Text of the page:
How long is roundup effective?


I have lots of weeds in my garden, but I do not want to use chemicals. If I use roundup in the early spring when the weeds have just started, how long before this chemical is inert?

Posted by: Charlie (1 point) Charlie
Posted: August 3, 2013


When scientists discuss how long a chemical persists they measure it's half-life. How long before half of it is degraded.

This from Monsanto http://www.monsanto.com/products/Docu...
"For example, a Monsanto study conducted at eight sites across
the U.S. in 1992-1993 produced a range of half lives, some short (1.7, 7.3, 8.3 days) and some
longer, up to 141.9 days at one site in Iowa (Oppenhuizen 1993). Anti-pesticide activist groups
often cite the latter result. . The average half-life of glyphosate at the eight study sites was about
40 days, a moderately rapid rate compared with degradation of other compounds. The variability
in rates of glyphosate degradation is believed to be due to the varying microbial activity and extent
of soil-binding at the different study sites."
(note that the Oppenhuizen 1993 is an internal Monsanto document and unpublished but mentioned in another publication).

There are lots of factors affecting how long it persist such as the amount of microbes in the soil and rain. Note that this stuff is very toxic for aquatic organisms so it should not be used near water.

A colleague of mine at Penn State (Dr Chris Mullin, who is an expert on pesticides) said that there have not been a sufficient number of studies by independent research groups to conclude how active a pesticide is and for how long.

Here is an article on the varying opinions of different societies and crop/garden experts on roundup. And what alternatives there are http://www.sustainable-gardening.com/...

Roundup is a chemical that has gylphosate which kills the plant. It is mixed with 59% polyethoxethyleneamine (POEA). This is also toxic and of concern is if that lasts the same of less time as gylphosate. So, in addition to asking how long the active ingredient remains one also has to think about the other ingredients, which also affect human health.

I would say a definitive answer on how long Roundup remains active in the soil is not known. Days to weeks and possibly months. So, the question is whether you are happy with using the product. The choice comes down to whether you are planting food crops on the land. Much of the corn and soy we eat has been grown in fields treated with Roundup.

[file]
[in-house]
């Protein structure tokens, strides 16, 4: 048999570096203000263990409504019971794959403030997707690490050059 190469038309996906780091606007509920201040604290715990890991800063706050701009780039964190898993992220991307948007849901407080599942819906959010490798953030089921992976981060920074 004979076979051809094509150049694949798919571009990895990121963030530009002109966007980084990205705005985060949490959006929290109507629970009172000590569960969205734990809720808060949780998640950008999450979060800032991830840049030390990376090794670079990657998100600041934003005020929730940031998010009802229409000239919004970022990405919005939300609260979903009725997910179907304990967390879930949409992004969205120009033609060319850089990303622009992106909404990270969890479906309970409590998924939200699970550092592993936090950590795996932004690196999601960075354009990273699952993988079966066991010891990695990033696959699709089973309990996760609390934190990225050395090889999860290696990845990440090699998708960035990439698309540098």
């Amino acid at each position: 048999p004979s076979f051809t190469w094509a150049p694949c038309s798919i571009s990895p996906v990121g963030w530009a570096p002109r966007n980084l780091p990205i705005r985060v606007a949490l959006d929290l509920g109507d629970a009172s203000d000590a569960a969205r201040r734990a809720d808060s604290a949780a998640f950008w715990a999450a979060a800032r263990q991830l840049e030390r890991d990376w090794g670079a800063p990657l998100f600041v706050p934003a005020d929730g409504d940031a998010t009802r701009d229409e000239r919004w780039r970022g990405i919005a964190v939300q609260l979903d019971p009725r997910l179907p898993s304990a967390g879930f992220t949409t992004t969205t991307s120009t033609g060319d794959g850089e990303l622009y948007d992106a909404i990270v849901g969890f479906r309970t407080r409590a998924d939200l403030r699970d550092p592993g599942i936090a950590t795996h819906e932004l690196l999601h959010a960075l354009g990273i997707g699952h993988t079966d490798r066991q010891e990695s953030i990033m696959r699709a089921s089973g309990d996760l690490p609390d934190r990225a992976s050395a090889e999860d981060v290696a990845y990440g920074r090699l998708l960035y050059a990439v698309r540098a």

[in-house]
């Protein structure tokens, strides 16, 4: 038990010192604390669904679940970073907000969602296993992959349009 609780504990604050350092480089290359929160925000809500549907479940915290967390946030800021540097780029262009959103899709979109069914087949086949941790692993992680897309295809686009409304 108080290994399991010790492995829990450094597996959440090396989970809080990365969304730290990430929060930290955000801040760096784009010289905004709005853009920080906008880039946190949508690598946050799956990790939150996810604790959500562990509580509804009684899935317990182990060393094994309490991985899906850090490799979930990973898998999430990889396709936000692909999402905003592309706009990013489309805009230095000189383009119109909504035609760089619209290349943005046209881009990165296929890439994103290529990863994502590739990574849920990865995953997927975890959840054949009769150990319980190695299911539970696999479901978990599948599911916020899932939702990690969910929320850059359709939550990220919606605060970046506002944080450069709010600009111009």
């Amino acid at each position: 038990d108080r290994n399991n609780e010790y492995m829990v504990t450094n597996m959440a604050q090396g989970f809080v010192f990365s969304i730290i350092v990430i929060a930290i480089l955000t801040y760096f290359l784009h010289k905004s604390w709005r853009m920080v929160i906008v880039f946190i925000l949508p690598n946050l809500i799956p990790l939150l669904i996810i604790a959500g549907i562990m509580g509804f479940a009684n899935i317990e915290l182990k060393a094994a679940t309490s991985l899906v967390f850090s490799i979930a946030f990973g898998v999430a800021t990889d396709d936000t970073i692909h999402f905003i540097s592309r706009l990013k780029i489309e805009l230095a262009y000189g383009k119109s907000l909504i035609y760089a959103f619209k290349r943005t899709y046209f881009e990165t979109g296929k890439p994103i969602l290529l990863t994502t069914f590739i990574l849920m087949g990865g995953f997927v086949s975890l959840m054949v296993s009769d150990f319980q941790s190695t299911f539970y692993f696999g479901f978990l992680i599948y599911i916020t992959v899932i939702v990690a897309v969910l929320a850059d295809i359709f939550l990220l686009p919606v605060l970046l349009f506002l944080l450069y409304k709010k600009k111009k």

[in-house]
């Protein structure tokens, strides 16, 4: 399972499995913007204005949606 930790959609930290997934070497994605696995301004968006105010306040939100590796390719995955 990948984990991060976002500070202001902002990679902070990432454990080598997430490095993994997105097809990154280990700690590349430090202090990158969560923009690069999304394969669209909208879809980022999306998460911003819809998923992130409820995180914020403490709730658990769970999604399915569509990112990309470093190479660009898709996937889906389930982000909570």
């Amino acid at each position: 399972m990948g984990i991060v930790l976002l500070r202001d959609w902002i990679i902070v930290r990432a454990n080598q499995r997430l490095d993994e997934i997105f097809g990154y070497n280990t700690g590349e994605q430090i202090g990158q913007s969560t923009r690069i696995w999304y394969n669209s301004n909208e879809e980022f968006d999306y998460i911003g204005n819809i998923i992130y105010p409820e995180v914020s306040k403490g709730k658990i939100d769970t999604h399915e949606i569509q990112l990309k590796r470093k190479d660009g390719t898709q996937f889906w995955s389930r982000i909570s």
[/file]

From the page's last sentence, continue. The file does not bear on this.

Here is a side by side comparison of Roundup and Vinegar which I throw in as I like the photos

Posted by: David Hughes (63 points) David Hughes
Posted: August 4, 2013

Most of your spring weeds will germinate around the same time as your first crops, Charlie. Roundup isn't selective, so it'll kill your food plants, too. And because this herbicide works on growing plant tissue, it won't affect weed seeds in the soil waiting to emerge when environmental conditions are right for them.

An alternative to herbicides if you can wait out the rest of this season would be to spread soil amendments and/or fertilizers over the ground--get the soil tested to see what you'll need--then lay down a heavy, weed-suppressing mulch--layers of newspaper or cardboard covered with straw, hay or leaves; black agricultural plastic (sometimes available recycled from farmers who've used it to cover silage mounds, they discard it as waste), or landscape fabric--for the rest of this season. Cover every bit of bare soil that isn't growing crops right now.

The vegetation will die back under the mulch cover, leaving the soil ready for planting next spring. I've opened up lots of new garden spaces this way over the years, even in heavy pasture sod.

You can just open holes in the mulch cover and plant/transplant directly into the sol below in spring, or remove all the mulch, till the soil, and arrange your new beds and rows.

Posted by: Peg Boyles (5 points) Peg Boyles
Posted: August 4, 2013

Tanya in the Garden commented,
Another vote for sheet mulching! The advantage of using cardboard or newspaper, rather than plastic or fabric, is that you will never have to dig it up again. You can leave it in place and it will feed the worms.

Some weeds will die back when they are smothered, but perennial weeds with strong roots may persist. For those weeds (bermuda grass and bindweed in my area), I try to remove as much as I can before sheet mulching or starting a garden, and then I make sure to pull the ones that appear as soon as I see them.

In Sacramento, another option right now is solarization, assuming you're not gardening there now. For details, see http://www.ipm.ucdavis.edu/PMG/PESTNO...

over 9 years ago.

While I don't have a scientifically researched answer for you, I do know that the chemicals used in most herbicides marketed in mass for the last 15-or-so years are extremely toxic even if used in low levels. RoundUp would probably kill weeds for a season in recommended doses at first. But the weeds in your garden will develop an immunity to the ingredients in the product over time and you'll have to use more and more to get the desired results.